The context of the passage above shines light on the nature of God.  Anyone can talk a good game, pretend to be good person or use money to influence the general public.  However, if you don’t display love, all of your gifts and talents are meaningless.  The apostle Paul uses the analogy of a clanging symbol to prove his point.  You may be an amazing musician, but without love you are nothing.  Perhaps, people inside of church at Corinth were forgetting the purpose of being a Christian, becoming Christ like is all aspects of life.  Essentially, Paul was trying to prove a point, this is not how you do it.

Let all that you do be done in love, 1 Corinthians 16:14.

Today, many believers fail miserably, unable to love, display patience or be kind.  Part of this failure is due to a departure of complete trust in God.  Rather, the temptation to be self-reliant has trumped faith.  Instead of undergoing a subtle spiritual transformation, the world is winning, with compromise after compromise.  If the apostle Paul struggled to defeat temptation, Romans 7:14-18, everyone will face a similar fate.  In the meantime, yield to God, surrendering control of your life.  When you do, the mercy God displayed for you can flow outwardly toward others.  While I still don’t know how Jesus loved the unlovable, let all that you do be inspired by love.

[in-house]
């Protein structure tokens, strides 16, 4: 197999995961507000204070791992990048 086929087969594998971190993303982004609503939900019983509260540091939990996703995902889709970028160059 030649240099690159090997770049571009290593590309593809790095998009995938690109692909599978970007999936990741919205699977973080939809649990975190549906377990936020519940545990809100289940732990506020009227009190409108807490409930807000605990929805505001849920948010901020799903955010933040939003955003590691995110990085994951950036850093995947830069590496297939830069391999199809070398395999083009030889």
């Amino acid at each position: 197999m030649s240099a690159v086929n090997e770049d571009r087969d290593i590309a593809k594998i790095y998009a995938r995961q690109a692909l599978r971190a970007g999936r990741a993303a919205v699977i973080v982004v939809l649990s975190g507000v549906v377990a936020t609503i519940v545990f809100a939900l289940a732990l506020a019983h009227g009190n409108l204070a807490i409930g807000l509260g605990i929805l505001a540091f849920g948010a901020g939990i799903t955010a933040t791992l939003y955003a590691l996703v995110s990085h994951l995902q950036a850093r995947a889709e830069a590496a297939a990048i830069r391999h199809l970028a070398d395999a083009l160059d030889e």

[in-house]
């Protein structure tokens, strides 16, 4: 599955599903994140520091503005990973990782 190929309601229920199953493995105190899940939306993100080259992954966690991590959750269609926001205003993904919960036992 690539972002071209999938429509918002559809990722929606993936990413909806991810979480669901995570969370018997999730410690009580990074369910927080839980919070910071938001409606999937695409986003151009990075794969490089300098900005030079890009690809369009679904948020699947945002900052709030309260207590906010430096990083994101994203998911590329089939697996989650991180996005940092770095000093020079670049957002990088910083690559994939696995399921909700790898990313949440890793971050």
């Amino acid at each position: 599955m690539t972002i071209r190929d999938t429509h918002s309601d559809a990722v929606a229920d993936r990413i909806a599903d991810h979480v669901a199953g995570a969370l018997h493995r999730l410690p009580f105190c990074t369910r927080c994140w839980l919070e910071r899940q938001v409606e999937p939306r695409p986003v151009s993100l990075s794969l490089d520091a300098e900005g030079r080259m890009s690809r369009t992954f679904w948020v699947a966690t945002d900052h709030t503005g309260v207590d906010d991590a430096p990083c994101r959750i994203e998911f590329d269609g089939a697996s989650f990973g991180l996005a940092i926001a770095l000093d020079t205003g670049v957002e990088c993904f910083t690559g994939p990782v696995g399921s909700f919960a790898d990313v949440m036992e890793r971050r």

by Jay Mankus

Where Did My Joy Go?

At the beginning of any relationship, there is an anticipation that consumes your body.  Similar to adrenaline, there is a rush each time you hold hands, embrace or hear the sound of this significant other’s voice on the phone.  As you experience this initial stage of courtship, your mind can’t keep thinking about the person you love.  Joy abounds every moment you spend together.  Then, little by little over time, joy disappears.

A joyful heart is good medicine, but a crushed spirit dries up the bones, Proverbs 17:22.

This pattern also affects individuals who enter into a relationship with God, Romans 10:9-10.  Introductions to faith occur in various places, from Bible studies, one on one conversations, spiritual retreats and revivals.  When you begin to connect with God through prayer, study and worship, a peace that surpasses all understanding begins to emerge.  As you interact with other believers, this spiritual bond deepens, filling souls with the Holy Spirit.  Unfortunately, hardship, temptations and worries in life suffocate the joy most people have for the Lord.